The program ""managed briskly, briefly but surely to run the gamut of the Hammerstein heritage,"" according to Clive Barnes of the New York Post. Midway through, SHOW BOAT producer Garth H. Drabinsky gave remarks, noting that ""listening to the timeless lyrics of the many songs Oscar Hammerstein wrote, I continue to be amazed how with so few words he could touch so many hearts, move so many people.""

Chapin also shared letters of greeting from several notables. From Europe, SHOW BOAT director Hal Prince wrote that "It is to Oscar Hammerstein that I owe a huge debt of gratitude. His view of what musicals could be enabled me to make my life in the theater!" From Chicago, where performances of her new musical VICTOR/VICTORIA were starting that very night, Julie Andrews wrote, "I feel especially privileged to have known and worked with this gentle, lovely man...I can think of no greater pleasure on this very special day than to bask in those wonderful memories." And from The White House, President Clinton saluted Oscar Hammerstein for giving life "to some of America's finest and most enduring contributions to the performing arts. Everyone who has ever laughed, cried or sung along with his inspired work," wrote the President, "reveres the unique talent that made Hammerstein a legend in musical theater."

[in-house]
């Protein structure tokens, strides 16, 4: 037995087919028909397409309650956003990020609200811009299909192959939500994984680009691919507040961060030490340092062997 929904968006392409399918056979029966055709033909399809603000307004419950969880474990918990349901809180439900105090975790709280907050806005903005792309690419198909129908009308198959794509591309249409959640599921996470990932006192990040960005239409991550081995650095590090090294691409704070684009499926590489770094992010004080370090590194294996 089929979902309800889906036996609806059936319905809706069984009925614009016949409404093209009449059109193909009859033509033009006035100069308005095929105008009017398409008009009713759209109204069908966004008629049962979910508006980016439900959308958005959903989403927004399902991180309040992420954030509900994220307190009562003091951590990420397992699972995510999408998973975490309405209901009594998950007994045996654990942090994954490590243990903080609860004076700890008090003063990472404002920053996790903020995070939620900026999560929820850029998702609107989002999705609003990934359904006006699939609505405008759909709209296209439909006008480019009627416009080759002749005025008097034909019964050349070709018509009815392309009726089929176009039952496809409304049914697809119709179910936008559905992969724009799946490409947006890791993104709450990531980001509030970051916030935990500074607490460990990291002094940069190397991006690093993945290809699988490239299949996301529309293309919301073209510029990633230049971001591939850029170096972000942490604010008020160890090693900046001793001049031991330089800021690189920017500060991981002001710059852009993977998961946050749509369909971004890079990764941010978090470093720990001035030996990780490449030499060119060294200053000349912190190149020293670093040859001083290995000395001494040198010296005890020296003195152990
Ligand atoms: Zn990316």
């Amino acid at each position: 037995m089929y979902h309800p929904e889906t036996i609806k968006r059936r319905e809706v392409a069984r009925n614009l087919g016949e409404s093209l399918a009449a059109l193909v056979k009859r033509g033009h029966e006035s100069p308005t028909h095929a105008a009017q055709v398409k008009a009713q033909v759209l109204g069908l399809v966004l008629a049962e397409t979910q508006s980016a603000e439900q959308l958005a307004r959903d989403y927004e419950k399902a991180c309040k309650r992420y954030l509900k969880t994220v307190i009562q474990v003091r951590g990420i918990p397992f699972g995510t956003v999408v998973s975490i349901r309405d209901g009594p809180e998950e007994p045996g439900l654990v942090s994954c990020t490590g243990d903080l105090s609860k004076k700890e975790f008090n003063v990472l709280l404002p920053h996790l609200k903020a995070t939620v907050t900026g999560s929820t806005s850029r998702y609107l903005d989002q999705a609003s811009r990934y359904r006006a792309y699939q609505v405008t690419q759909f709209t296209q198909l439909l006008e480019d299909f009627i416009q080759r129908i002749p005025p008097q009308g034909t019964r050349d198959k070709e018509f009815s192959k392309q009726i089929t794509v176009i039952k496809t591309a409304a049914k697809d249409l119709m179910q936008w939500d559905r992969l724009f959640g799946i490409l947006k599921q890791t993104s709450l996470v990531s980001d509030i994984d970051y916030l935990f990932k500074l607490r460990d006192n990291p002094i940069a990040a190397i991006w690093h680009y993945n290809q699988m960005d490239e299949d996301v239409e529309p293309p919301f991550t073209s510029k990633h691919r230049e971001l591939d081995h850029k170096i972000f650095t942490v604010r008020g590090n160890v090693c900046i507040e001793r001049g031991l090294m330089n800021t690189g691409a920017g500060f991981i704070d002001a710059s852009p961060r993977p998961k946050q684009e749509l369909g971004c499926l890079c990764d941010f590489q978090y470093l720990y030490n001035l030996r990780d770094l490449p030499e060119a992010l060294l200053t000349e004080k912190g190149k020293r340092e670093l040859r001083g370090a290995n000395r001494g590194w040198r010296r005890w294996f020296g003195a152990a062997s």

City Hall weighed in too, with a proclamation from New York Mayor Rudolph Giuliani declaring July 12, "Oscar Hammerstein Day." Schuyler Chapin, Commissioner of Cultural Affairs for New York City (and father to Ted Chapin), presented the Mayor's proclamation to three of Oscar Hammerstein's children - son William and daughters Alice and Susan. Echoing the curtain line of another great theatrical family, William Hammerstein thanked the crowd a la George M. Cohan - "My father thanks you, my mother thanks you, my sisters and brothers thank you, and I thank you..."